• Czaykowska-Higgins, Ewa and M. Dale Kinkade (1998) "Salish languages and linguistics" in ibid. (eds.) Salish Languages and Linguistics: Theoretical and Descriptive Perspectives. New York: Mouton de Gruyter, pp. 1–71. ISBN 978-3-11-015492-4.
  • Dailey, Tom (2006-06-14). "Duwamish-Seattle". "Coast Salish Villages of Puget Sound". Retrieved 2006-04-21. 
    Page links to Village Descriptions Duwamish-Seattle section [1].
    Dailey referenced "Puget Sound Geography" by T. T. Waterman. Washington DC: National Anthropological Archives, mss. [n.d.] [ref. 2];
    Duwamish et al. vs. United States of America, F-275. Washington DC: US Court of Claims, 1927. [ref. 5];
    "Indian Lake Washington" by David Buerge in the Seattle Weekly, 1–7 August 1984 [ref. 8];
    "Seattle Before Seattle" by David Buerge in the Seattle Weekly, 17–23 December 1980. [ref. 9];
    The Puyallup-Nisqually by Marian W. Smith. New York: Columbia University Press, 1940. [ref. 10].
    Recommended start is "Coast Salish Villages of Puget Sound" [2].
  • Kroeber, Paul D. (1999) The Salish Language Family: Reconstructing Syntax. Lincoln: University of Nebraska Press, ISBN 978-0-8032-2740-8.
  • Lange, Greg (2003-02-04 [rewritten since 8 December 2000]). "Smallpox Epidemic of 1862 among Northwest Coast and Puget Sound Indians". HistoryLink.org Essay 5171. Retrieved 2006-07-21.  Check date values in: |date= (help)
    Lange referenced a very extensive list.
    Summary article
  • Miller, Jay (Lenape) (1996). "Seattle (Si'al)". In Hoxie, Frederick E. Encyclopedia of North American Indians. Boston: Houghton Mifflin. pp. 574–6. ISBN 978-0-395-66921-1.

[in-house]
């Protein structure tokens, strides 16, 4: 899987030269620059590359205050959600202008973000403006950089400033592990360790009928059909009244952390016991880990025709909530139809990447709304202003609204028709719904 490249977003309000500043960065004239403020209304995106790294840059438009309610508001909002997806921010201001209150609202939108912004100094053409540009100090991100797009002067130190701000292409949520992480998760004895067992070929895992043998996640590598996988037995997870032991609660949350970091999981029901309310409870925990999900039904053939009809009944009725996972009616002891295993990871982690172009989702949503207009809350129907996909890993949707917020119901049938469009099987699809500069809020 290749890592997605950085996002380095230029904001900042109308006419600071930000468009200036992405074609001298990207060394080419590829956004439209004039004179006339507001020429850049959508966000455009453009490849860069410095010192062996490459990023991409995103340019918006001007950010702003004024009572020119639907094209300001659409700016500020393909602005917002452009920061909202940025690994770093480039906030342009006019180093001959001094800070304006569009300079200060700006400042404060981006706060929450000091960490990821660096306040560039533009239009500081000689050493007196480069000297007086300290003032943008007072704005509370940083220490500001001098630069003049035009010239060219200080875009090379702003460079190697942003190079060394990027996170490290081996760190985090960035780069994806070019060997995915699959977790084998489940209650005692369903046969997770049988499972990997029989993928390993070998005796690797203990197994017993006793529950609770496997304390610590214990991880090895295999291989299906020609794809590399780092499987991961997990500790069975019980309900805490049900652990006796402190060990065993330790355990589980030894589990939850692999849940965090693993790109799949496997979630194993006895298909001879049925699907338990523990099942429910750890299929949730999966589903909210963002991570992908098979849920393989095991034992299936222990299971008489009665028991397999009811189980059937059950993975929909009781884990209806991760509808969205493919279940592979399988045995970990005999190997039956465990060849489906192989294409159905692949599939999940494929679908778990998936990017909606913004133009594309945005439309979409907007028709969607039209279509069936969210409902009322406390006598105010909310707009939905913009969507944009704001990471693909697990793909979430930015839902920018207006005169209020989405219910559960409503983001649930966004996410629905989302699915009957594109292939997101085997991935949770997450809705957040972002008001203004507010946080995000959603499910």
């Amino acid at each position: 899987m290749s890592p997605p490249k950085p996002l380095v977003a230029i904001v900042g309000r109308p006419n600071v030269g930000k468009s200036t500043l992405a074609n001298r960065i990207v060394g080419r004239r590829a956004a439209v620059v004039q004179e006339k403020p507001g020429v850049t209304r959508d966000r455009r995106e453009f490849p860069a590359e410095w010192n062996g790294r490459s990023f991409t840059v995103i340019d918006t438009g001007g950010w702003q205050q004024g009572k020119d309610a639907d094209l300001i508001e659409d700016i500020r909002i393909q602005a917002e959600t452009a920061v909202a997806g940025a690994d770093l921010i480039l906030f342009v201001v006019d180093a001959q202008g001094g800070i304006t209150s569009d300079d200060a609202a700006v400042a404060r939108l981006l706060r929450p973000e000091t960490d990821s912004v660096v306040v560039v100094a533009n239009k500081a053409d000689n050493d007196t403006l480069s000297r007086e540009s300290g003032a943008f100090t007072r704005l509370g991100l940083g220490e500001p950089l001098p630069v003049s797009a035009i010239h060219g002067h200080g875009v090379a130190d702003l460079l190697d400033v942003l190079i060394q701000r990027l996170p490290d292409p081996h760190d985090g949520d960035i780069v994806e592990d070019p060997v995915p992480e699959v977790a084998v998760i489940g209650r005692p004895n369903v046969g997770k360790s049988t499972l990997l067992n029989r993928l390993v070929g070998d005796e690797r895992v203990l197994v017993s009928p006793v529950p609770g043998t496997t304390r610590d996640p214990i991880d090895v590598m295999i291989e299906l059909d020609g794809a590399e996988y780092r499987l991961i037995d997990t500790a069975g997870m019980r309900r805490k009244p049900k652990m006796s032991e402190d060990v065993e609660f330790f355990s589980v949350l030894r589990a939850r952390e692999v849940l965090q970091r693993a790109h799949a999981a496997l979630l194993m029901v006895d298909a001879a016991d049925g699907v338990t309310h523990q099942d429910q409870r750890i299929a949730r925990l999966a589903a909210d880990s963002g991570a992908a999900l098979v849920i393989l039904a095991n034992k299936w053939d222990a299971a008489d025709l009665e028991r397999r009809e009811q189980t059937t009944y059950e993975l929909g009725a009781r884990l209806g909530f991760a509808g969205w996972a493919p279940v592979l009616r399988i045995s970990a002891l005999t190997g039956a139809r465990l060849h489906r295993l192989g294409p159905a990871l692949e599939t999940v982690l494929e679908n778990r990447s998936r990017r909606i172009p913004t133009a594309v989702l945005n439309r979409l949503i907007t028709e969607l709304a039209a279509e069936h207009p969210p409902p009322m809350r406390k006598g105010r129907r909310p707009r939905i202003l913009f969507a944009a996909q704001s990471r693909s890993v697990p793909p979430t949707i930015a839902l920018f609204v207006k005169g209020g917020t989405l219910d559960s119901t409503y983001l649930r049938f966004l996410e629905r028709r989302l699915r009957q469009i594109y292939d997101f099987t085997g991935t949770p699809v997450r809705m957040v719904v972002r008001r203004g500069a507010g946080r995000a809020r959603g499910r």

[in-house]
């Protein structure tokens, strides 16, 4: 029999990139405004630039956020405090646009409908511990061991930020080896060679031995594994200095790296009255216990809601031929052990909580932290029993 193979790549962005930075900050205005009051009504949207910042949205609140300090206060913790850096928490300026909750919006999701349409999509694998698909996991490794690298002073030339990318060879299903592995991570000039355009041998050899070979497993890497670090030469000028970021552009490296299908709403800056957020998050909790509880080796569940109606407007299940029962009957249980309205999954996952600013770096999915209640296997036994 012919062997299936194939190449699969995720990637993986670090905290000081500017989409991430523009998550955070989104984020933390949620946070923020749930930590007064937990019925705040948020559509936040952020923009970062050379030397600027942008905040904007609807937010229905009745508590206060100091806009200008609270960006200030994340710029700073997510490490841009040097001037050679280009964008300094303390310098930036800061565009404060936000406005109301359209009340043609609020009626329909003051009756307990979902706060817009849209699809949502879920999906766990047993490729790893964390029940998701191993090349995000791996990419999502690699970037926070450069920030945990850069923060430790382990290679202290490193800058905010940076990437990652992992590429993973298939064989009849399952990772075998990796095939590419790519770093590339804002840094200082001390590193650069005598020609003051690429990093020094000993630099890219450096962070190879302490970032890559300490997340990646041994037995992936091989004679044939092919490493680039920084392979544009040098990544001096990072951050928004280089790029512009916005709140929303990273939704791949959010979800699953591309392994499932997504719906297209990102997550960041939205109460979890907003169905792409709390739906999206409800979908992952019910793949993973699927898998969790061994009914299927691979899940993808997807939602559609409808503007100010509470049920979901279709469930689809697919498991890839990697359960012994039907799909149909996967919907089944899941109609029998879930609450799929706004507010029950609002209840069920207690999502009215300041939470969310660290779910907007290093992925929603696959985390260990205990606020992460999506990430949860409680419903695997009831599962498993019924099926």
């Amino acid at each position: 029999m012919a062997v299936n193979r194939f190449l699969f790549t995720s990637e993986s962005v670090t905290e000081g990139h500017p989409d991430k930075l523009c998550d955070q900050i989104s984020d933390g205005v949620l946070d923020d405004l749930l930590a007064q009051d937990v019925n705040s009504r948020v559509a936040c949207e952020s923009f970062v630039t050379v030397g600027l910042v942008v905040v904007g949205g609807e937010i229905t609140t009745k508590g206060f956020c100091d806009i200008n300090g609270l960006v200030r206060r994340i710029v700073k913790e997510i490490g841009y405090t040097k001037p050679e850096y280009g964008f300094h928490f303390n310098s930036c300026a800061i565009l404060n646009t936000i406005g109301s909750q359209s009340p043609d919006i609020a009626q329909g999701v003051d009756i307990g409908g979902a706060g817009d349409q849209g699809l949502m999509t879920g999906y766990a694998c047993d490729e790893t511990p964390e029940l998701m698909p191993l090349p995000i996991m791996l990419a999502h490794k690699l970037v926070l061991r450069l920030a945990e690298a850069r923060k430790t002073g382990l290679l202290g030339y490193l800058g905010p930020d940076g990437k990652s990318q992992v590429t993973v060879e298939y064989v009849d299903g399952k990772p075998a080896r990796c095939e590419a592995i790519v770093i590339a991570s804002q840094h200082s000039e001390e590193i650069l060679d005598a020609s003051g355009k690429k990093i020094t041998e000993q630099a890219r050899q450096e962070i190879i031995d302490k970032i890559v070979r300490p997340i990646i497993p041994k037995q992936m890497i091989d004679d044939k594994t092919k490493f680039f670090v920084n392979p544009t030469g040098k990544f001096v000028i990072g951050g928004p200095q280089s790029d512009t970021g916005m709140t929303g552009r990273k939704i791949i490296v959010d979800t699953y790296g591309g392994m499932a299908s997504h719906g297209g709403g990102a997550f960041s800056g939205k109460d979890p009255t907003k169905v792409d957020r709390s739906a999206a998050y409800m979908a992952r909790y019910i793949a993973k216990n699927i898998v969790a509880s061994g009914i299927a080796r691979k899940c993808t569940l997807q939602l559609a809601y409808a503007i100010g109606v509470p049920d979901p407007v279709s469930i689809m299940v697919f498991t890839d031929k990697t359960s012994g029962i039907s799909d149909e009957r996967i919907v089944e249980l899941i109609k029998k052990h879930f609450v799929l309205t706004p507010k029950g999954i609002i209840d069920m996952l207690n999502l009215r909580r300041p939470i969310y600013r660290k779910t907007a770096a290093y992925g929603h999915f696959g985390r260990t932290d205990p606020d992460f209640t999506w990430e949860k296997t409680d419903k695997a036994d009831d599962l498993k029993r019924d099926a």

• "The people and their land". "Puget Sound Native Art and Culture". Seattle Art Museum. 2003-07-04 per "Native Art of the Northwest Coast: Collection Insight". Retrieved 2006-04-21.  Check date values in: |date= (help)[dead link]
  • Suttles, Wayne; Lane, Barbara (1990-08-20). "South Coast Salish". In Sturtevant, William C. Handbook of North American Indians. 7. Northwest coast. Washington: Smithsonian Institution. p. 491. ISBN 0-87474-187-4 (v. 7). 
  • Talbert, Paul (2006-05-01). "SkEba'kst: The Lake People and Seward Park". The History of Seward Park. SewardPark.org. Archived from the original on 2005-12-14. Retrieved 2006-06-06. 
  • Thompson, Lawrence C; Kinkade, M. Dale (1990-08-20). "Languages". In Sturtevant, William C. Handbook of North American Indians. 7. Northwest coast. Washington: Smithsonian Institution. pp. 30–51. ISBN 0-87474-187-4 (v. 7).  Wayne Suttles (ed.)

Further reading[edit]

External links[edit]